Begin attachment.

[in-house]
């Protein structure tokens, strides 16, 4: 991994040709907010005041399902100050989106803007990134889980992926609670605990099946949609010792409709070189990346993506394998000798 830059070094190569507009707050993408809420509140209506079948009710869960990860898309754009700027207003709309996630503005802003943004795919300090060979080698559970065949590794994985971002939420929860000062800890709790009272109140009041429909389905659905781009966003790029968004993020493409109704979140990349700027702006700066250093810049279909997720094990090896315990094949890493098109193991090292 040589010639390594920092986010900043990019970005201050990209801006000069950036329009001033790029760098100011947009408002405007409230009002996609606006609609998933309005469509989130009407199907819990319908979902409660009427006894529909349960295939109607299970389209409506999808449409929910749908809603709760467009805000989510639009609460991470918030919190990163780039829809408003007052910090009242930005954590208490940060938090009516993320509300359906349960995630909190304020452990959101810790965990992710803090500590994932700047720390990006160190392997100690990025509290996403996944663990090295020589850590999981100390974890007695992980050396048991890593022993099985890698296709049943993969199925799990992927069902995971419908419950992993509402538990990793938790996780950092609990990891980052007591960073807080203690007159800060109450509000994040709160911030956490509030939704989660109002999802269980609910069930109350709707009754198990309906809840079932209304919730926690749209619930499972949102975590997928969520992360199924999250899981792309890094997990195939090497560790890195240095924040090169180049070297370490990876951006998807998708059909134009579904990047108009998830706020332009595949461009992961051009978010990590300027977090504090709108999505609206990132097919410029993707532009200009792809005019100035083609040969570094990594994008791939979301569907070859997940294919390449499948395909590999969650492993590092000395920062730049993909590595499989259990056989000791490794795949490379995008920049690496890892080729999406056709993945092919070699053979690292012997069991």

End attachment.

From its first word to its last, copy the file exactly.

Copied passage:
[in-house]
């Protein structure tokens, strides 16, 4: 991994040709907010005041399902100050989106803007990134889980992926609670605990099946949609010792409709070189990346993506394998000798 830059070094190569507009707050993408809420509140209506079948009710869960990860898309754009700027207003709309996630503005802003943004795919300090060979080698559970065949590794994985971002939420929860000062800890709790009272109140009041429909389905659905781009966003790029968004993020493409109704979140990349700027702006700066250093810049279909997720094990090896315990094949890493098109193991090292 040589010639390594920092986010900043990019970005201050990209801006000069950036329009001033790029760098100011947009408002405007409230009002996609606006609609998933309005469509989130009407199907819990319908979902409660009427006894529909349960295939109607299970389209409506999808449409929910749908809603709760467009805000989510639009609460991470918030919190990163780039829809408003007052910090009242930005954590208490940060938090009516993320509300359906349960995630909190304020452990959101810790965990992710803090500590994932700047720390990006160190392997100690990025509290996403996944663990090295020589850590999981100390974890007695992980050396048991890593022993099985890698296709049943993969199925799990992927069902995971419908419950992993509402538990990793938790996780950092609990990891980052007591960073807080203690007159800060109450509000994040709160911030956490509030939704989660109002999802269980609910069930109350709707009754198990309906809840079932209304919730926690749209619930499972949102975590997928969520992360199924999250899981792309890094997990195939090497560790890195240095924040090169180049070297370490990876951006998807998708059909134009579904990047108009998830706020332009595949461009992961051009978010990590300027977090504090709108999505609206990132097919410029993707532009200009792809005019100035083609040969570094990594994008791939979301569907070859997940294919390449499948395909590999969650492993590092000395920062730049993909590595499989259990056989000791490794795949490379995008920049690496890892080729999406056709993945092919070699053979690292012997069991």